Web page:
Religion and American identity

While many loyalists left the colonies and others, reading the handwriting on colonial walls, turned recessive and sullen, the more intense energies of colonists went to support the cause of independence and colonial liberty. The Stamp Act and the Tea Party had been justified in colonial, especially New England pulpits, and British policy came to be described as tyranny. The more staid preachers in prominent pulpits showed how the philosopher John Locke, the prophets in the Hebrew Scriptures, and Paul the apostle as preacher of liberty and not blind obedience, would have backed the colonists' rebellions. Meanwhile, some evangelizers on horseback found biblical grounds for similar messages in villages on the frontier and in the forests. They amassed a spiritual capital from which the colonists could draw. Among their favoured biblical texts was one in the Old Testament, in which the city of Meroz was cursed because it did not come to the defence of the Lord. Similarly cursed would be those villages, churches, and individuals who did not now do battle for the Lord, who did not see the Americans' righteous cause as divinely inspired.14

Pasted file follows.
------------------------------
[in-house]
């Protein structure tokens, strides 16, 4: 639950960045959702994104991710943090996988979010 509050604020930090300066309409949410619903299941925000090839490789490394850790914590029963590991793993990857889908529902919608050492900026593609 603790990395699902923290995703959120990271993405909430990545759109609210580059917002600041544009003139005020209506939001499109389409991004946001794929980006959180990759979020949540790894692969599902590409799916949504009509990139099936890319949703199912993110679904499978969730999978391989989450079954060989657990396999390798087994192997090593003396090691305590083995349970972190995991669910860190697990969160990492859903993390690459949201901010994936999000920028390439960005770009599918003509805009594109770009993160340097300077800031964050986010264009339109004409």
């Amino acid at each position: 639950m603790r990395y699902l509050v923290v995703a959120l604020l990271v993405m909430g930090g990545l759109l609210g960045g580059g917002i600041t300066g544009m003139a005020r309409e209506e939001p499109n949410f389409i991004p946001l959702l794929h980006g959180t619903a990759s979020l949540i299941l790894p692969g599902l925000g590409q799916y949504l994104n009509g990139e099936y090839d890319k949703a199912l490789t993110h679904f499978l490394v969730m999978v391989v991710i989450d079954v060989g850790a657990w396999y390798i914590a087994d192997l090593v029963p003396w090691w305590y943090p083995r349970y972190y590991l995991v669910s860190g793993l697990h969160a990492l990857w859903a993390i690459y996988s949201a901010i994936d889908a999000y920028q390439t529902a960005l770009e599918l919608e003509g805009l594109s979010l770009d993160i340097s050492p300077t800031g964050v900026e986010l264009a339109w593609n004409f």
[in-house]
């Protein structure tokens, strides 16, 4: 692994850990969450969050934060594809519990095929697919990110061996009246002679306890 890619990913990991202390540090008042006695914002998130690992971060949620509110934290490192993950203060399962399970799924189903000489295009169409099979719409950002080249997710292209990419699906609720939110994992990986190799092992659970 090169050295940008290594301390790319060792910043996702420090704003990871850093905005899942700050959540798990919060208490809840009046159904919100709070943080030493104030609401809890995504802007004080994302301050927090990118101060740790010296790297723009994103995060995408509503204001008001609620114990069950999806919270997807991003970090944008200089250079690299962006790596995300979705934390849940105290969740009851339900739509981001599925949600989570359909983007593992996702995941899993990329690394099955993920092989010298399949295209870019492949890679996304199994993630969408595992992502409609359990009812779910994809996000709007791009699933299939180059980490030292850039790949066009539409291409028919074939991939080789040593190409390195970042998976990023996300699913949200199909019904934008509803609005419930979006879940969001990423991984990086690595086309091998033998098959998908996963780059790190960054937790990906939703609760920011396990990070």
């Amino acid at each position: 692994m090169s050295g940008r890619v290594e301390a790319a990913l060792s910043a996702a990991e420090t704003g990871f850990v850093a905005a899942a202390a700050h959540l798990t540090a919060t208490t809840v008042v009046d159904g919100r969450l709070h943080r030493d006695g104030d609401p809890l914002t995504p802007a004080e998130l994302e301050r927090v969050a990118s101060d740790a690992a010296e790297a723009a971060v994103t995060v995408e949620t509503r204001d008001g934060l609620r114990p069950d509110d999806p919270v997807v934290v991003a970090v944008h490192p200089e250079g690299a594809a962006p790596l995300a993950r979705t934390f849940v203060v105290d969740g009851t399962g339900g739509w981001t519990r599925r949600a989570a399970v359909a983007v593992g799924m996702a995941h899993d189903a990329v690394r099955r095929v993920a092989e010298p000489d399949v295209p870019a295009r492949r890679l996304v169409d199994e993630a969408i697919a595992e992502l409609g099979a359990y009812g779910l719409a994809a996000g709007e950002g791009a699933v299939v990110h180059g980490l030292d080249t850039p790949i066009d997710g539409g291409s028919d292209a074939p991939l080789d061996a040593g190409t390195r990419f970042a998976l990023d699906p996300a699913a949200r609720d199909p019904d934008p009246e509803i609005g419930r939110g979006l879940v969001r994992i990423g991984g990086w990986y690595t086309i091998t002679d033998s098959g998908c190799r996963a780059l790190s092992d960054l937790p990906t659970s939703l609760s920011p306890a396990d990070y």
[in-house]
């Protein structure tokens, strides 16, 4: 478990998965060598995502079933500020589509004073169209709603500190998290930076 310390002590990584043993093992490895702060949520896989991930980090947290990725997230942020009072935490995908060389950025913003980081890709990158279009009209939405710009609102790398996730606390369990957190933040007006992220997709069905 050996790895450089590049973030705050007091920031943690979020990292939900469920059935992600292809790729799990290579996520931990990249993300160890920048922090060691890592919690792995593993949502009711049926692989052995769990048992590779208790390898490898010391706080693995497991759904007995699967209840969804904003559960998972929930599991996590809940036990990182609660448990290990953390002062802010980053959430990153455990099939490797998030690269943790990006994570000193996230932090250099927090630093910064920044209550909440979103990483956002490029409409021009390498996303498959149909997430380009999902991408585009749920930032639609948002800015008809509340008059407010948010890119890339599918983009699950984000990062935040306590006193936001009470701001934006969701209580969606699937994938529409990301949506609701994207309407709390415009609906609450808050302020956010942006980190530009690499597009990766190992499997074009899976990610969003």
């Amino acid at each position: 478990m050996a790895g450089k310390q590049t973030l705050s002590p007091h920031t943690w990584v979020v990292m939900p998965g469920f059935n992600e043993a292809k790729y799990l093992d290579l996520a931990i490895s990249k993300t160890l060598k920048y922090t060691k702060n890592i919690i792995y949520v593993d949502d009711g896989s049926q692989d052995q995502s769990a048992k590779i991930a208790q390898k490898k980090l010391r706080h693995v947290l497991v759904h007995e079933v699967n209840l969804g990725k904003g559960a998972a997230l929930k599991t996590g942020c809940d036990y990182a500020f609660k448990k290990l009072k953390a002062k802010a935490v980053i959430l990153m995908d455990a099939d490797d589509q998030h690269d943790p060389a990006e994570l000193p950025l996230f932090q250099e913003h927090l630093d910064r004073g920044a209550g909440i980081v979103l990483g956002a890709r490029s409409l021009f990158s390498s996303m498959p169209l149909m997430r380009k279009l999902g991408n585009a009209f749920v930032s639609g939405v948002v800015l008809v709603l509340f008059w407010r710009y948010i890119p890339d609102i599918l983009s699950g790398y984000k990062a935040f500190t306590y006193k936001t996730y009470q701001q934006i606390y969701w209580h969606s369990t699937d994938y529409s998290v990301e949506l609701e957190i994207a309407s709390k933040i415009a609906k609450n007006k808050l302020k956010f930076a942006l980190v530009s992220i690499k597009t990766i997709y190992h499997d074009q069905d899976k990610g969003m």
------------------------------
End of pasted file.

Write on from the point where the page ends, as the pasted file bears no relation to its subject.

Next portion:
One can easily overstress the role of religion in triggering and sustaining the Revolution - just as, decades ago, historians tended to overlook it. The

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